Editor: Vicente Sanchis-Alfonso, MD, PhD
The term patellofemoral pain refers to pain perceived in the anterior aspect of the knee following exclusion of other objective causes of anterior knee pain. Anterior knee pain is the most common knee complaint seen in adolescents and young adults, in both the athletic and nonathletic population, although its incidence is higher in the athletic population. The prevalence is around 9% in young active adults. It accounts for 5.4% of total pathology and as much as a quarter of all knee problems treated at a sports injury clinic. Females are particularly predisposed to it. Anatomic factors such as increased pelvic width and resulting excessive lateral thrust on the patella, and postural and sociological factors such as wearing high heels and sitting with legs adducted can influence the incidence and severity of this condition in women. Anterior knee pain is a nemesis to both the patient and the treating physician, creating chronic disability, limitation from participation in sports, sick leave, and generally diminished quality of life.
Melzack and Casey proposed structuring pain in three dimensions: (1) sensory-discriminative - it refers purely to the sensitive magnitude of pain, with which we can determine three related elements: its location, its intensity and its quality; (2) affective-motivational - it refers to the emotional properties that accompany the painful feeling such as fear (or anxiety), sadness (or depression), rage or anger that facilitate or predispose for a response such as aversion, escape, avoidance or fight; and (3) cognitive-evaluative - it refers to beliefs, thoughts, attitudes and coping strategies regarding pain, the consequences of the experience of pain and the possible design of a conscious plan to handle the situation. These categories interact with one another and influence each other, and can only be understood as a whole.
Traditionally pain has been related to the disability that the person with a lesion suffers. This correlation is very strong in acute pain. For example, a patient with an acute patellar dislocation experiences acute pain limiting his mobility and disabling him for his ordinary activities. However, chronic pain, as occurs in patellofemoral pain patients, and disability are independent variables with a poor correlation. Anterior knee pain patients show different degrees of disability in their everyday life, regardless of how intense the pain is.
Moreover, no significant correlation between severity of structural alterations of the patellofemoral joint and disability and pain have been observed in all the cases. For instance, patients with important anatomic alterations (patellofemoral malalignment, severe patellar chondropathy) may be painless, while patients with minimal structural changes can be very symptomatic (pain or disability).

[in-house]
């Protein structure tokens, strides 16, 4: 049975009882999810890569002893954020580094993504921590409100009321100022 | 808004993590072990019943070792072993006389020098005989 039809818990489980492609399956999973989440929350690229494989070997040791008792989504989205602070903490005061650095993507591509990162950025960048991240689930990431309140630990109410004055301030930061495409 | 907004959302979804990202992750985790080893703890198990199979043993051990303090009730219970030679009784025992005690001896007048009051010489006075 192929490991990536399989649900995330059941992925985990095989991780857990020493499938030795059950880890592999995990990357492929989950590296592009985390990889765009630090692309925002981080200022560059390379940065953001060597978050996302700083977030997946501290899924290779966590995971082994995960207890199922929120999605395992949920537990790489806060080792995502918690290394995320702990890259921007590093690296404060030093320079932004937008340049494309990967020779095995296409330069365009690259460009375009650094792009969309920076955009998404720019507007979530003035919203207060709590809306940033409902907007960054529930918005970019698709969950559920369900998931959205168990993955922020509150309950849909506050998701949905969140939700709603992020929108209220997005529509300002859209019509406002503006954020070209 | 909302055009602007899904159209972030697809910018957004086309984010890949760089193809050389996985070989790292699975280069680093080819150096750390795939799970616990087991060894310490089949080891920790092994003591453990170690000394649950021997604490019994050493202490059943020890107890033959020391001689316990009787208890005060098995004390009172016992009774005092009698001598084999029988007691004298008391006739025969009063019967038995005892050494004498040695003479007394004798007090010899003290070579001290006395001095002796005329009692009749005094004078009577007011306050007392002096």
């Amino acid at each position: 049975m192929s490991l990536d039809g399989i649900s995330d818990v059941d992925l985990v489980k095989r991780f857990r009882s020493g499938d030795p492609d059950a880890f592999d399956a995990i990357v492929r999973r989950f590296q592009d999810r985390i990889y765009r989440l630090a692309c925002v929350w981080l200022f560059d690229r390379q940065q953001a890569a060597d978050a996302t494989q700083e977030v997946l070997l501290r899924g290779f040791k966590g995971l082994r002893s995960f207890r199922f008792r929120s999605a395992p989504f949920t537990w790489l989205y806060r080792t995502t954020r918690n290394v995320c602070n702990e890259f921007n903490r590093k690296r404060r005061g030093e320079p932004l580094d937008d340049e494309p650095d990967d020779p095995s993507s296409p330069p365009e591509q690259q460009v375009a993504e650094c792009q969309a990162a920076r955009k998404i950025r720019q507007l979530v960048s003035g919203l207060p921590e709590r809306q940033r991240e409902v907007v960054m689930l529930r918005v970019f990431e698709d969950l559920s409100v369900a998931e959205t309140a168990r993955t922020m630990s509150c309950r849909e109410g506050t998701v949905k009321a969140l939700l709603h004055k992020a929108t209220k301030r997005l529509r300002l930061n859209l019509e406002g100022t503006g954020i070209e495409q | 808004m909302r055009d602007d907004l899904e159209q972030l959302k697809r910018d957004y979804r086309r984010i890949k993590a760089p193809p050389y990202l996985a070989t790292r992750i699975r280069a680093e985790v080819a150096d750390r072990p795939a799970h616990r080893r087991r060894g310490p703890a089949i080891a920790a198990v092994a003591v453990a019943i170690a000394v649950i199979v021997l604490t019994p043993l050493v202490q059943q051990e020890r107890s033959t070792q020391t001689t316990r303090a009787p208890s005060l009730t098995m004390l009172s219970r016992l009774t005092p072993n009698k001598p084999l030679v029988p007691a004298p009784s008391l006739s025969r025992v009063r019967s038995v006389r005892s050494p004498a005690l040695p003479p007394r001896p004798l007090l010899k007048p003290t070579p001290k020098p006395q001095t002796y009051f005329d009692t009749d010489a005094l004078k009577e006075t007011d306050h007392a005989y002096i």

For more than a century the treatment of musculoskeletal conditions has been based on a biomedical disease model that establishes direct relationships between tissue damage, pain, and disability. Therefore, the doctor´s task would be to repair the damage and clear the pain, making the functional impairment and disability disappear. This model has worked well for conditions such as patellar instability. However, for some conditions that develop with chronic pain, such as anterior knee pain or patellofemoral pain, this classical model is not enough to establish an adequate understanding of the pain and impairment process associated with the disease. In these cases, a biopsychosocial model that integrates patients´ biological, psychological and social elements would be more useful.
It has recently been suggested that fear avoidance (kinesophobia) and catastrophizing ideas are related to pain chronification and disability in other musculoskeletal conditions such as lumbar pain. It is possible that these factors are partially responsible for disability and pain chronification in patellofemoral pain patients as well. This possibility has not been studied in the literature. The biopsychosocial model may allow the development of more adequate therapeutic strategies than the biomedical model in the case of patellofemoral pain.
So, we are going to analyze anterior knee pain from a biologic, structural-biomechanical, and psycho-social perspective.
Vicente Sanchis-Alfonso, MD, PhD
Towards a Better Understanding of Anterior Knee Pain: Donīt Forget to Look Up
Pathophysiology of Anterior Knee Pain
(The full text is available from the Springer website at http://www.springer.com/medicine/orthopedics/book/978-3-642-05423-5?changeHeader)